“Our Daily Bread” http://odb.org
The Daily Devotions of Greg Laurie http://www.harvest.org/devotional
Written by Steve for “The True Light” @ https://thetruelight2014.wordpress.com
Original post @ https://thetruelight2014.wordpress.com/2016/04/19/james-122-25/
“22 Do not merely listen to the word, and so deceive yourselves. Do what it says. 23 Anyone who listens to the word but does not do what it says is like someone who looks at his face in a mirror24 and, after looking at himself, goes away and immediately forgets what he looks like. 25 But whoever looks intently into the perfect law that gives freedom, and continues in it—not forgetting what they have heard, but doing it—they will be blessed in what they do.”
Today, we read a story from Lin in Massachusetts:
“When I was in the eighth grade, I witnessed an act of compassion I will never forget. A boy using crutches fell in the entrance to our school. I watched with dismay and did not know what to do. Meanwhile, Diana, another student asked him if he needed help. When he responded yes, she came to his aid. She allowed her feelings of compassion to become an act of compassion…”
This seems to be an area of some misunderstanding among Christians at times…
We see things like this quite often, especially on the TV news. Some person encounters another person on the road with a flat. They pull their car over, get out and help with putting the spare tire on.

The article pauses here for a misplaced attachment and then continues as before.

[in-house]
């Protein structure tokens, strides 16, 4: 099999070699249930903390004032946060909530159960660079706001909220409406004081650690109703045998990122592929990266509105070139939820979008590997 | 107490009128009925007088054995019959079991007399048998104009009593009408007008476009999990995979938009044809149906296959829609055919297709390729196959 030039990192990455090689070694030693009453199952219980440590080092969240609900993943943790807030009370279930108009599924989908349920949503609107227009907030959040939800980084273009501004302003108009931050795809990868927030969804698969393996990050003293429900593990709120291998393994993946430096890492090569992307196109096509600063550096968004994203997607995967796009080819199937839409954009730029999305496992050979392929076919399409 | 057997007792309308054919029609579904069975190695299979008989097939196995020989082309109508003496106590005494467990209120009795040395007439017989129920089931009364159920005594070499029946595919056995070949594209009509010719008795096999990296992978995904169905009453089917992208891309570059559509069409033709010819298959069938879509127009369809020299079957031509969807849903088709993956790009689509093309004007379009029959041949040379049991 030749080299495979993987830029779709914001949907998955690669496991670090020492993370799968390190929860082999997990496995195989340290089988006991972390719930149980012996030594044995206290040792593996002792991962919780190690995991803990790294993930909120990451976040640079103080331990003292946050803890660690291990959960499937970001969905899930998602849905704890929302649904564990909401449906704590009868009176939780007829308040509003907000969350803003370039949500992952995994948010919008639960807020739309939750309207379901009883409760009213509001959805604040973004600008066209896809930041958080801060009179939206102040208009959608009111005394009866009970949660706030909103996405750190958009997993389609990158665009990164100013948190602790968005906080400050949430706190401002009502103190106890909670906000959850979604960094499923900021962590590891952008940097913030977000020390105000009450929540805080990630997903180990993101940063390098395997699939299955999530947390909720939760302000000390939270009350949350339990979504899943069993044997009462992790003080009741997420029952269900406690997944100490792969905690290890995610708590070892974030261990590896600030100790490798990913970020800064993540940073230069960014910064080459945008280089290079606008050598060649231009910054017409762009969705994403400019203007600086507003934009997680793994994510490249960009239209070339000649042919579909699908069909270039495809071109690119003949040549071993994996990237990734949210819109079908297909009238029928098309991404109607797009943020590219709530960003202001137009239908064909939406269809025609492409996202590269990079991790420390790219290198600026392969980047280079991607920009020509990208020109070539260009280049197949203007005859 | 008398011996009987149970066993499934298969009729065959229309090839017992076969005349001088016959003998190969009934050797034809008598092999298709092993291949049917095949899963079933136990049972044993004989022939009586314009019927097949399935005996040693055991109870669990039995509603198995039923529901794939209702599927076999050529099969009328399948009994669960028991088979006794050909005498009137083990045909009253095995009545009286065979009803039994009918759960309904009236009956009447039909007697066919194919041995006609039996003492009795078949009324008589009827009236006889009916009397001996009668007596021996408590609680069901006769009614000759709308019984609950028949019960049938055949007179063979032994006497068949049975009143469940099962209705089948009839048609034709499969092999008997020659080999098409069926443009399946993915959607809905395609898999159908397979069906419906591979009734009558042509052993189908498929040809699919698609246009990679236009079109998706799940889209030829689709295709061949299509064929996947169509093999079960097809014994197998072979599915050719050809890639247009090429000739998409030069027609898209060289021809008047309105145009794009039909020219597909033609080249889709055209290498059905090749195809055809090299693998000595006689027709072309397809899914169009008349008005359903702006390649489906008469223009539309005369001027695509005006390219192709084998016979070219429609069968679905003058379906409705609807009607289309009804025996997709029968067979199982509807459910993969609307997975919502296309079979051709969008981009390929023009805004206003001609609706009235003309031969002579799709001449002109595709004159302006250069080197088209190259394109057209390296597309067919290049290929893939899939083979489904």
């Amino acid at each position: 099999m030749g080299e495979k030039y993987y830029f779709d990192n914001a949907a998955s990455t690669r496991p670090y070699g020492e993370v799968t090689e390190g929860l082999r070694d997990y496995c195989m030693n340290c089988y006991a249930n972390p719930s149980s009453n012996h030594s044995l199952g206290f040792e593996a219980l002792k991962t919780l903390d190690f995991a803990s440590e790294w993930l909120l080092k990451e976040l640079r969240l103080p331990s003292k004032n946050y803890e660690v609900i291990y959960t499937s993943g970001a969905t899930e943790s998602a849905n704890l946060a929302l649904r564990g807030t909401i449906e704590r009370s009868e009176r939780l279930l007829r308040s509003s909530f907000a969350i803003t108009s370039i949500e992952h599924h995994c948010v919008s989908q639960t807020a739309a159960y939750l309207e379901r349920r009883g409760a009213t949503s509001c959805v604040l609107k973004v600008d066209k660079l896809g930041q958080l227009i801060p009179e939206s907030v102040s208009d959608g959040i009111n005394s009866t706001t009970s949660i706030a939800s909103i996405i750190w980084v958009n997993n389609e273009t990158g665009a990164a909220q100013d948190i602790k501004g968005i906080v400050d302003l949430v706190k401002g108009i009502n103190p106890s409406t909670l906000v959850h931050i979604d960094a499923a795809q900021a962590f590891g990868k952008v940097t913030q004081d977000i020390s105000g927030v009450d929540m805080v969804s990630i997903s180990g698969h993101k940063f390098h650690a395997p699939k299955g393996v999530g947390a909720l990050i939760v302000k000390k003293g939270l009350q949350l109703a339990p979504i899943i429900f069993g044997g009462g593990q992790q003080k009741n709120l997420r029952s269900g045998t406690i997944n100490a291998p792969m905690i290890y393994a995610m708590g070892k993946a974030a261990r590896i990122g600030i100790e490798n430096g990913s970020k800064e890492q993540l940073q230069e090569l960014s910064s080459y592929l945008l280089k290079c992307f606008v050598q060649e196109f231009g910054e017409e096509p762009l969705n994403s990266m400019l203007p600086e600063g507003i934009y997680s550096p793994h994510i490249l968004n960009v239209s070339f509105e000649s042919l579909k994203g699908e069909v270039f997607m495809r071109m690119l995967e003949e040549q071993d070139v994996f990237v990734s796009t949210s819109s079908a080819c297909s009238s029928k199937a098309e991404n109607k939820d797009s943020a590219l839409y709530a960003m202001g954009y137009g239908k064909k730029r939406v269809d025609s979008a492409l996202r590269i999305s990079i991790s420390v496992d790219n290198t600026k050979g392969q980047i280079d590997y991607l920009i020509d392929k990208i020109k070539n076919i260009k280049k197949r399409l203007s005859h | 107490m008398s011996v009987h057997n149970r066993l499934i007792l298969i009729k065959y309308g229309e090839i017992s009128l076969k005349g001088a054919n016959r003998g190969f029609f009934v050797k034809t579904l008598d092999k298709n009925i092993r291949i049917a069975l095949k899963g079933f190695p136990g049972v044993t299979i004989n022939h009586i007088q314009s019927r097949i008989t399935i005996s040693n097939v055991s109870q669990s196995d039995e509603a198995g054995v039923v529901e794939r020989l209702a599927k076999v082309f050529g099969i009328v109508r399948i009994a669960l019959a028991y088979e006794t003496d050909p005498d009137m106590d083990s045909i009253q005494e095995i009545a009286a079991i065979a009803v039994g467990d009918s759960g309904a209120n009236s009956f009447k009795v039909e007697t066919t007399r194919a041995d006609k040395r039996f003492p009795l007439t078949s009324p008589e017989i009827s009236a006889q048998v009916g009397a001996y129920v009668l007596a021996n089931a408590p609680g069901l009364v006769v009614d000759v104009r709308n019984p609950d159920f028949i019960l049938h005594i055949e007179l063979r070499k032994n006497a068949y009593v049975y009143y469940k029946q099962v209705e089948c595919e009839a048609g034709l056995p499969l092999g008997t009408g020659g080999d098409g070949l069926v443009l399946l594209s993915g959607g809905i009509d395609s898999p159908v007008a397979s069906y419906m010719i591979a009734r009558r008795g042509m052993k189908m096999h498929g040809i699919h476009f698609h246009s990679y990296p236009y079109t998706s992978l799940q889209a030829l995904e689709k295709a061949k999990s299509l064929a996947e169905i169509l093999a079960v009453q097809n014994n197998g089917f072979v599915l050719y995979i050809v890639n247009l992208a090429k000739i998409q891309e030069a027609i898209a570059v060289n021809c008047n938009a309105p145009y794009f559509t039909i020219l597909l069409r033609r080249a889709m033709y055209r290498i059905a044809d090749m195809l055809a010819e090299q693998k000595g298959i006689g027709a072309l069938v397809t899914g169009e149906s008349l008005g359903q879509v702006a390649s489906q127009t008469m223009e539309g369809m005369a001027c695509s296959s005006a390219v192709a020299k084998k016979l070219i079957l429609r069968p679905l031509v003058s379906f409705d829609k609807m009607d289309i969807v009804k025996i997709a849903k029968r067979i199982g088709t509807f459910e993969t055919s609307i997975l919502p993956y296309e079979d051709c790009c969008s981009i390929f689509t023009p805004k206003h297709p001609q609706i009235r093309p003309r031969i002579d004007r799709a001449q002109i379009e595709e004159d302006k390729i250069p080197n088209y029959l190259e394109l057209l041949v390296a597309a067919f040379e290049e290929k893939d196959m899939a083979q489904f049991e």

In this world, so many of us talk about all the bad things we see. But there are always acts of compassion and kindness which we are witness to as well, just as the account from Lin we read above.
From a purely human kindness standpoint, the act itself stands on its own merit. If someone does good for another, it is usually met with appreciation, and that’s the end of it.
However, from a Christian point of view, the motivation which moves us to action is very important to our Lord. It also has salvation implications attached to our faith and deeds.
Let’s look further into how motives translate into good works as people of faith. In the same book of James, chapter two goes into an explanation of how faith and deeds work together.
As we read along in (James 2:14-18), we see how both faith in the Lord and our actions need to work together as believers. In this text we read:
“14 What good is it, my brothers and sisters, if someone claims to have faith but has no deeds? Can such faith save them? 15 Suppose a brother or a sister is without clothes and daily food. 16 If one of you says to them, “Go in peace; keep warm and well fed,” but does nothing about their physical needs, what good is it? 17 In the same way, faith by itself, if it is not accompanied by action, is dead. 18 But someone will say, “You have faith; I have deeds.” Show me your faith without deeds, and I will show you my faith by my deeds.”